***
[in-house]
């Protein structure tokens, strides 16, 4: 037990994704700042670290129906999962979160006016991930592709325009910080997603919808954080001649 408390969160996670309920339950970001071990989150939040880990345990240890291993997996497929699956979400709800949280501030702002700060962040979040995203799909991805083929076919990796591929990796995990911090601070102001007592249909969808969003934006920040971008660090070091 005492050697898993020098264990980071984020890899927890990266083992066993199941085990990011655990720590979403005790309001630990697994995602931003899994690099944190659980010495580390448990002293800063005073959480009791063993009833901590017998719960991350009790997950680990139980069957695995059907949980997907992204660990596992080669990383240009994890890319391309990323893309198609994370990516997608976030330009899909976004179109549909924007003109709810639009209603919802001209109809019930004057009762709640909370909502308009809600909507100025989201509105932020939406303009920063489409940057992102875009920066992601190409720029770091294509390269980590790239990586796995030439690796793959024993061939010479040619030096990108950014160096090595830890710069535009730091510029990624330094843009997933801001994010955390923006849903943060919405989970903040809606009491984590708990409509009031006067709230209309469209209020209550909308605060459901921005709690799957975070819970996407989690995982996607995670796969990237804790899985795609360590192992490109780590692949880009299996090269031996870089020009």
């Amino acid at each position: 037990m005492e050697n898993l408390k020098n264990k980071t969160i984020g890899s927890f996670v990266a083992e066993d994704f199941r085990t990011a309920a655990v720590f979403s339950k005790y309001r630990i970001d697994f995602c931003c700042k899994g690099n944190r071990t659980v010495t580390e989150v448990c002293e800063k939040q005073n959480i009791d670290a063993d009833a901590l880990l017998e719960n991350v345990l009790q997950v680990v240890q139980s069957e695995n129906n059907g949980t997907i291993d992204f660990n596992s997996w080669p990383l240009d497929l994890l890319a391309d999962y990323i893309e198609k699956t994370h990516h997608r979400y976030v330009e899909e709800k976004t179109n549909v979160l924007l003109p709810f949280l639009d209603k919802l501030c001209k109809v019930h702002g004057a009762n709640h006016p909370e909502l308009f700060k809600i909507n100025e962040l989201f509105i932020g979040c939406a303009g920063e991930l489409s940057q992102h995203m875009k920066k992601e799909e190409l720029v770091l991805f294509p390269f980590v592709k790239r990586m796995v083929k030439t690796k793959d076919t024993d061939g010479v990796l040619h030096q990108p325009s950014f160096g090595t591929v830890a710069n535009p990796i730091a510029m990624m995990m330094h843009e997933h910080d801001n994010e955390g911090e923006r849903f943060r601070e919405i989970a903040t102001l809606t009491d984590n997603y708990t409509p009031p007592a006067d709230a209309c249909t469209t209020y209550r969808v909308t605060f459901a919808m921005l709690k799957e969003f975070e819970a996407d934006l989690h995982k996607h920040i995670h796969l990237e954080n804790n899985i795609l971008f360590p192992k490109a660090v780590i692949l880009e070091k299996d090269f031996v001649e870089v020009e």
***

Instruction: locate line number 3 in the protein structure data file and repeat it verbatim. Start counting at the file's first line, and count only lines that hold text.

């Amino acid at each position: 037990m005492e050697n898993l408390k020098n264990k980071t969160i984020g890899s927890f996670v990266a083992e066993d994704f199941r085990t990011a309920a655990v720590f979403s339950k005790y309001r630990i970001d697994f995602c931003c700042k899994g690099n944190r071990t659980v010495t580390e989150v448990c002293e800063k939040q005073n959480i009791d670290a063993d009833a901590l880990l017998e719960n991350v345990l009790q997950v680990v240890q139980s069957e695995n129906n059907g949980t997907i291993d992204f660990n596992s997996w080669p990383l240009d497929l994890l890319a391309d999962y990323i893309e198609k699956t994370h990516h997608r979400y976030v330009e899909e709800k976004t179109n549909v979160l924007l003109p709810f949280l639009d209603k919802l501030c001209k109809v019930h702002g004057a009762n709640h006016p909370e909502l308009f700060k809600i909507n100025e962040l989201f509105i932020g979040c939406a303009g920063e991930l489409s940057q992102h995203m875009k920066k992601e799909e190409l720029v770091l991805f294509p390269f980590v592709k790239r990586m796995v083929k030439t690796k793959d076919t024993d061939g010479v990796l040619h030096q990108p325009s950014f160096g090595t591929v830890a710069n535009p990796i730091a510029m990624m995990m330094h843009e997933h910080d801001n994010e955390g911090e923006r849903f943060r601070e919405i989970a903040t102001l809606t009491d984590n997603y708990t409509p009031p007592a006067d709230a209309c249909t469209t209020y209550r969808v909308t605060f459901a919808m921005l709690k799957e969003f975070e819970a996407d934006l989690h995982k996607h920040i995670h796969l990237e954080n804790n899985i795609l971008f360590p192992k490109a660090v780590i692949l880009e070091k299996d090269f031996v001649e870089v020009e």